A prominent feature of the FINEX series is the Julius Wernher lecture, which will be given this year by Dr Dick Sillitoe, one of the industry’s most successful explorers. It is a reprise by Dr Sillitoe whose inaugural 08 lecture focused on the science-driven successes of copper and gold exploration in the Andean region of South America. Later Wernher lectures included Neil Philips of Melbourne University, adding value to gold exploration; Graham Brown, Exploration Director Anglo American, views of the mineral potential of Brazil; Harry Parker, technical director AMEC on recent resource estimation advances; and Louis Rozman, chair of the AusIMM VALMIN committee, on the criteria required to determine a valuation of minerals in the ground.
Julius Wernher was one of the founder members of the South African mining industry. On his death in 1912 Wernher left a fortune of £11.5 million, far more than many of his colleagues, as well as a large art collection, and a number of houses. He was a member of the Haldane Committee that led to the formation of the Royal School of Mines in South Kensington.
FINEX has always showcased the latest developments in exploration science. As most near surface economic deposits have already been found attention has become focused on deep-level exploration. This includes geophysical techniques, ground probing radar, division of continents into favourable geological time-slices, and use of drones.
Before any significant money can be raised for continuing exploration some idea of the amount of mineral or metal must be estimated and reported. This is the role of the feasibility studies that use data from surveys and drilling to ascertain the amount of metal, and its value in the ground. From scoping study to definitive, these plot the degree of increasing certainty of the content and extractability of the mineral.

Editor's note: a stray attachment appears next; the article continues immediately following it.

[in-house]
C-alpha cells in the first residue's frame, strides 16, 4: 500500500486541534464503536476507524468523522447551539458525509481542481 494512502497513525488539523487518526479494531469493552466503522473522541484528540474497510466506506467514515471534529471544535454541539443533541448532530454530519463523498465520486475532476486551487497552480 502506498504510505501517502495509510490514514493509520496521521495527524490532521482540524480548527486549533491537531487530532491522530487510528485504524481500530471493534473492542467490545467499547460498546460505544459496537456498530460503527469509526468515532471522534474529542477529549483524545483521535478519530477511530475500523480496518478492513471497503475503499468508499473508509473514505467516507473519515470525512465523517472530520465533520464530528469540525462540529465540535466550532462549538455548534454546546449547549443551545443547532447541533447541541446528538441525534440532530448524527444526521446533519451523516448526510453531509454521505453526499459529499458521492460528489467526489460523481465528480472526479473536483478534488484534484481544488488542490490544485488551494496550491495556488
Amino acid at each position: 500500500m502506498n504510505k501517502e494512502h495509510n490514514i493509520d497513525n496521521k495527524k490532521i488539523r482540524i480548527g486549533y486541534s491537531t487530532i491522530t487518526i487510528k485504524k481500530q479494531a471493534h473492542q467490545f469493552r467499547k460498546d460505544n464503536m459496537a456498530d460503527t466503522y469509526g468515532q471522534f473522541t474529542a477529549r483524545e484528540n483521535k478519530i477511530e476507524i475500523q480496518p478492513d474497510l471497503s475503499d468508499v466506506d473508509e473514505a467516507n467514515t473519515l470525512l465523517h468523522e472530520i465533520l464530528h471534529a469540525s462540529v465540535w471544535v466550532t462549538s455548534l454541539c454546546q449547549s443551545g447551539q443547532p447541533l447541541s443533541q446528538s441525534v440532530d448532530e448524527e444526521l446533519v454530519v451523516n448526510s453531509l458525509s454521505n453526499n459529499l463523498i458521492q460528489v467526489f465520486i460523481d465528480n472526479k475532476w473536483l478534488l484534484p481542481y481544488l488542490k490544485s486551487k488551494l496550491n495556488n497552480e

Positive feasibility leads to valuation, the critical part in attracting investment. Actual extraction of material, including oil, offers the investor probably the best opportunity to maximise returns, and the earlier the investment the greater return. The converse is risk, for proving a resource has many stages at which the project may fail. FINEX has illustrated these challenges of the past, and future scenarios.
Presenters at FINEX involved in financing often have their own valuation and investment criteria. What is apparent that for juniors who can provide 50% of all exploration money, equity finance is the favoured (and possibly only) option, as banks do not see any security for loans based on what might be in the ground. As development progresses and returns look more promising then loan finance may be had. For the largest companies, self-financing is an option, however it comes with a huge burden of risk.
Plans for this year’s FINEX are well advanced with full list of high profile and expert speakers. It is to be held at the Geological Society in Burlington House on the 17th-18th October. Full details can be found on the IOM3 Applied Earth Science Division website, and on www.londonfinex.com including programme, registration, and presentations from past conferences. Membership of any mining-related societies means a 20% discount on the delegate fee.
MiningIR.com hosts a variety of articles from a range of sources, our content, while interesting, should not be considered as formal financial advice. Always seek professional guidance and consult a range of sources before investing.